Most tracks were composed and recorded in this way, by Rosca alone but only a select few actually made it to market in Romania at the time. There was only one label operating, the State-owned Electrecord, and they recorded two tracks at the station’s studio which surfaced on a compilation, ‘Formații Rock Vol. 5’, in 1981. They recorded five further songs at another Electrecord session which remained unreleased apart from radio airings. During the recording session at Radio Cluj, Rodion asked the sound engineer to allow him to record all of the instrumentals onto his own Tesla machine, directly from the main mixer. Within his later productions, he would sample drum parts from this session to build new tracks. Other pieces (including some made by Rodion at home on tape machines) were picked up by national radio and Rodion G.A. even hit the top of the Romanian charts for several weeks. Beyond this brief but intense exposure, no other recordings surfaced but, undeterred, the band toured extensively during the early ‘80s. For the band’s gigs, Rodion made his own rig by hand, complete with ‘Rodion G.A.’-branded speaker boxes and amps.
From the start, the band’s sound was incomparable to other contemporaries. Other Romanian musicians like Mircea Florian had moved from a folk-rock background to experiment with more electronic productions but Rodion was different, concocting dense, visceral synth sounds set against raw programmed rhythms, intricate, unusual arrangements, prog and classical touches. Despite the much harsher political conditions post-'72 (the "July Thesis" of Ceaușescu), with the grip on culture and society becoming increasingly strict, a live rock scene continued to exist in Romania during the ‘70s and early ‘80s. Gigs mainly happened within a network of festivals around the country and, during the Summer, in seaside towns at restaurants and clubs. Bands would push the rules, often playing Western covers and venue owners had to be careful, getting to know when inspectors may drop by. Rodion was no exception and would need to dodge the censorship absurdly often. He remembers one occasion when an inspector came to listen to a band soundcheck. Despite singing in Romanian, the official pulled them up for singing “yeah yeah yeah” during a chorus. Other plans nearly materialised – Rodion scored the soundtrack to an animated movie, ‘Delta Space Mission’ in the mid-‘80s but the tracks were refused by the film company who then employed prolific Romanian electronic / pop producer Adrian Enescu for the job. Rodion also composed soundtracks for a theatre play and a ballet, both performed at Romanian National Opera in Cluj, and wrote some scores for gymnastic routines (including ‘Diagonala’). But all of these projects, despite positive feedback, proved to be ephemeral and soon Rodion disappeared from public view.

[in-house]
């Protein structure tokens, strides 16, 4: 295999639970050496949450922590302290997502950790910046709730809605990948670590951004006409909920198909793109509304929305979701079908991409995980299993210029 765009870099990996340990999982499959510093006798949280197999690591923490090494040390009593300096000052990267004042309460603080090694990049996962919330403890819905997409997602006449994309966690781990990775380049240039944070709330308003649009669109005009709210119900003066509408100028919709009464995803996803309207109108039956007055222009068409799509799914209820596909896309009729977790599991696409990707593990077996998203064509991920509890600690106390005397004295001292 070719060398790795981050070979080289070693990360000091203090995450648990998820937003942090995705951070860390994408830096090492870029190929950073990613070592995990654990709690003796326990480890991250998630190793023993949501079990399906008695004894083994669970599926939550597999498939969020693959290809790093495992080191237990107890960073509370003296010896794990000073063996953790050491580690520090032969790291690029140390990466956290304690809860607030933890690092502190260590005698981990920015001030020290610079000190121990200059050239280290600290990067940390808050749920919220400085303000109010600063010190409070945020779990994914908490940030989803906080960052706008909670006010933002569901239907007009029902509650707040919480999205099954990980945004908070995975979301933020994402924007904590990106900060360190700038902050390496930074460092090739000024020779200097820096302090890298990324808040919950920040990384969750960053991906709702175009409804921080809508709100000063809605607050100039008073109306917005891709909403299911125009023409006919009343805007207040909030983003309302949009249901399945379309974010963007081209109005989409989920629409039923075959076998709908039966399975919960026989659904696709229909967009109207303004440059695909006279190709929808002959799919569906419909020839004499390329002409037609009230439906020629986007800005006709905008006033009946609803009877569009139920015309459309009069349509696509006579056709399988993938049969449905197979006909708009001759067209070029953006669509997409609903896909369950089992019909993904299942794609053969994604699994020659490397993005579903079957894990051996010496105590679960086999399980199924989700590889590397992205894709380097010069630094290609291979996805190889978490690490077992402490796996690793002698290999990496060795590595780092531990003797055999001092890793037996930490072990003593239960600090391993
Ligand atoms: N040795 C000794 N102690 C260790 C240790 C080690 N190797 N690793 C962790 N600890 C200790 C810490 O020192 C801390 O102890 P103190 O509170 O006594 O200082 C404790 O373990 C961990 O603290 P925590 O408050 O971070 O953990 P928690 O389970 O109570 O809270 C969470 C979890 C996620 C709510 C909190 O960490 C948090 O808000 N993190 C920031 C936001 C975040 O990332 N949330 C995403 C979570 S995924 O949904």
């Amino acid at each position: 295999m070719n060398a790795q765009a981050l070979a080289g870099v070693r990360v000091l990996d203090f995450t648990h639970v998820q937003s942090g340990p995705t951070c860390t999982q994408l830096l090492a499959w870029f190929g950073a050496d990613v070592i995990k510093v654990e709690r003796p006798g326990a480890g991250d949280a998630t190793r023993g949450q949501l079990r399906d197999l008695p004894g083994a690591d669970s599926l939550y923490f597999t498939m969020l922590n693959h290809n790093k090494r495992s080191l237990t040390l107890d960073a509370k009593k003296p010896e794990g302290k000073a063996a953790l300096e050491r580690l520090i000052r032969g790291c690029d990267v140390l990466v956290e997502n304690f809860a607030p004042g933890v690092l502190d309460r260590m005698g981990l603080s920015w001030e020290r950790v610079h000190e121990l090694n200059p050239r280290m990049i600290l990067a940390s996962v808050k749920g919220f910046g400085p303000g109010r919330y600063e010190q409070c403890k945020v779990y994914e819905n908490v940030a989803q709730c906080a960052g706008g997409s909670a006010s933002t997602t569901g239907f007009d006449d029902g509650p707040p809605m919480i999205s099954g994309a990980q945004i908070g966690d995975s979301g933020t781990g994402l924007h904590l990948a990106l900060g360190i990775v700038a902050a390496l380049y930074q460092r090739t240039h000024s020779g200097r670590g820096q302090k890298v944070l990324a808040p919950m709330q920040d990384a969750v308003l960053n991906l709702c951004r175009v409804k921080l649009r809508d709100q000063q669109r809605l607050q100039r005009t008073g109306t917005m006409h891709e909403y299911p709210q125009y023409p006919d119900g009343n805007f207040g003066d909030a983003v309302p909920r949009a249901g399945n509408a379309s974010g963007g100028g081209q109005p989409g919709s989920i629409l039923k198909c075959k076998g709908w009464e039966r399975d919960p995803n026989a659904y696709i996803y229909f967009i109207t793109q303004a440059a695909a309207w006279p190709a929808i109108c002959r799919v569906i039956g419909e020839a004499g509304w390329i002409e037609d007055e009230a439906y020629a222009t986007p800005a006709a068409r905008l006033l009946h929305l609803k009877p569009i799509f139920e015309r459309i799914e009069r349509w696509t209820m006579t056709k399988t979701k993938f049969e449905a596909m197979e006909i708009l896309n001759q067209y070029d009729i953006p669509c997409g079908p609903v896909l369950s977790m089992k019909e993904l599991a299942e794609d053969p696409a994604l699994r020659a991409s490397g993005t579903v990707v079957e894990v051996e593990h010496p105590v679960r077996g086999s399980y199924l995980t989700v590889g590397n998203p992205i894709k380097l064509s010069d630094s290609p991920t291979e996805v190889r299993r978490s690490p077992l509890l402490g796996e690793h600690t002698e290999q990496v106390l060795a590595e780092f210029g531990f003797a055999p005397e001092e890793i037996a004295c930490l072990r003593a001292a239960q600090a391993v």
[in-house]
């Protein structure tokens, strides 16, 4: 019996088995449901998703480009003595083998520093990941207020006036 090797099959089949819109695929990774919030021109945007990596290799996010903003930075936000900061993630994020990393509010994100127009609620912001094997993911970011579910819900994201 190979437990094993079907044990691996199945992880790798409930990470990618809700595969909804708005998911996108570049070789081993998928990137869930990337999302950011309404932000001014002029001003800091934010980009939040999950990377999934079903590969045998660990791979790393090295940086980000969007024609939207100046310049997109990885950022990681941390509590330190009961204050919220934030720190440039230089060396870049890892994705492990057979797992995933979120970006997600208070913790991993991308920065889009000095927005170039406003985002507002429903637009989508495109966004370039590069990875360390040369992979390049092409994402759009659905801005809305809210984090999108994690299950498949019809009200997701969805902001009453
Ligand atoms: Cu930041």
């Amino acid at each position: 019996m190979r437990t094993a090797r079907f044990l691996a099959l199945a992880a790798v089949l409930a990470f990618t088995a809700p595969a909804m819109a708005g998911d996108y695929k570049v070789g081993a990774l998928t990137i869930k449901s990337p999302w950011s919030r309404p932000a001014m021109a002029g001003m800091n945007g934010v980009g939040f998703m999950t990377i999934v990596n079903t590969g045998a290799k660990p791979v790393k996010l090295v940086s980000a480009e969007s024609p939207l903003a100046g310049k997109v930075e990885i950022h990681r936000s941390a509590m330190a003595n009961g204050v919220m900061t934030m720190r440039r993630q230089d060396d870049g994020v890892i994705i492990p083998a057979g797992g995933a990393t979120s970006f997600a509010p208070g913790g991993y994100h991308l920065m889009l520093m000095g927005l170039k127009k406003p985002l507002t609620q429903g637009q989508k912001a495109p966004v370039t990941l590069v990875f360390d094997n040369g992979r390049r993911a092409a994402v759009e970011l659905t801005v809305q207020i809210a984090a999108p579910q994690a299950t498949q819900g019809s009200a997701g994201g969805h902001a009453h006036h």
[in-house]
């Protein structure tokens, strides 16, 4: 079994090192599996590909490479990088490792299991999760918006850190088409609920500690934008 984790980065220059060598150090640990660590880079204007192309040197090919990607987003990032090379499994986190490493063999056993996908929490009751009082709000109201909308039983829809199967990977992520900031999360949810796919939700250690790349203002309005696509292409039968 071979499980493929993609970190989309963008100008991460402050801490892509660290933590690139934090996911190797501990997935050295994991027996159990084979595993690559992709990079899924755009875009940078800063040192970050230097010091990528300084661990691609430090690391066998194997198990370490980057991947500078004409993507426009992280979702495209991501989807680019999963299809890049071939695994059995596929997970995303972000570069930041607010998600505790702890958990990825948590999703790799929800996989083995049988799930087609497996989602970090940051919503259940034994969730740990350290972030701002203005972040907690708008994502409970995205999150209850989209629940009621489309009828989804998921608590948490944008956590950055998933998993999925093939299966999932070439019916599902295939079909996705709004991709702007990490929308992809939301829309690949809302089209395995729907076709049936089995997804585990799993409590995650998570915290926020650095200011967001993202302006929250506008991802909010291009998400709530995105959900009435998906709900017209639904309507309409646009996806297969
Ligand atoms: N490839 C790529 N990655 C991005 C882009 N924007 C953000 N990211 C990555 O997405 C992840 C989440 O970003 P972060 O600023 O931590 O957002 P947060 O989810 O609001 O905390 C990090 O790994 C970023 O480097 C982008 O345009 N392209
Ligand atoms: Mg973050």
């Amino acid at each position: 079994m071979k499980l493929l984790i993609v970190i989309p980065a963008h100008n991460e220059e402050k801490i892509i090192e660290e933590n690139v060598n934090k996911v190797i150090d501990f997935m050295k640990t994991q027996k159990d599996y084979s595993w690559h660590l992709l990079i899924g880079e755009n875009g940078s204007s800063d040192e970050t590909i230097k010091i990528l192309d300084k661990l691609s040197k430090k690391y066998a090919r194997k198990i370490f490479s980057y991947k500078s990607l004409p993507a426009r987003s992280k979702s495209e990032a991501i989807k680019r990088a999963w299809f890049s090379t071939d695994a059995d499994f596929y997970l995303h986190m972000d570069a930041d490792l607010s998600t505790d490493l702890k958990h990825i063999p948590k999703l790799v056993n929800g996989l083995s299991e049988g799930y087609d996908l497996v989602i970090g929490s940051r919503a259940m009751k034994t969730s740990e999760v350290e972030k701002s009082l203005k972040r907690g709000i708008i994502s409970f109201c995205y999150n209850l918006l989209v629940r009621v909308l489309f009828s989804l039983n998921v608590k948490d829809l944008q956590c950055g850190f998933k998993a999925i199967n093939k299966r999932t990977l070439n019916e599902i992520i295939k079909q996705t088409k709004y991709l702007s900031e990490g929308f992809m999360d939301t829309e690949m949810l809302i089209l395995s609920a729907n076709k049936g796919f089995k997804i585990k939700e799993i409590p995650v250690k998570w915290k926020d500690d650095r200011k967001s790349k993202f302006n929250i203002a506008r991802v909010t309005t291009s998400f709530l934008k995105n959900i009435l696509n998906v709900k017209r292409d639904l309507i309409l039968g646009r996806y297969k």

The band’s only remaining documented performance during their career was a show on Romanian television celebrating New Year’s Eve in 1980. Rodion G.A. eventually split in 1987 after a gig at the Mangalia Festival and Rodion then walked away from music completely following the death of his mother. Fast forward to 2012. Blogger and film-maker Luca Sorin is intrigued by the mythology around Rodion G.A. and, after months of hunting, tracks down Rodion Rosca, posting a handful of tracks online and video footage of the band’s 1980 New Year’s Eve concert. The links come to the attention of young Romanian crew, Future Nuggets, a collective of producers and musicians as dedicated to unearthing Romania’s musical past as they are to forging new sounds and fusions for future traditions and the global community of beat diggers. Then, further conversations, a live comeback gig in Bucharest, the first in over 25 years. A partnership with Steve Kotey of Ambassador’s Reception leading to a compilation of their own studio work, ‘Sounds Of The Unheard From Romania’ in 2012 and a release from their acclaimed psych-jazz project, Steaua de Mare, in April 2013. A strange and very precious artefact, the powerful music of Rodion has a very particular place in the unofficial museum of sonic oddities made behind the iron curtain.
Strut, in association with Future Nuggets and Ambassador's Reception, are honoured to release his first full LP, delivering the tracks - made in the past but undoubtedly for the future - that will earn him a deserved place in the international electronica pantheon.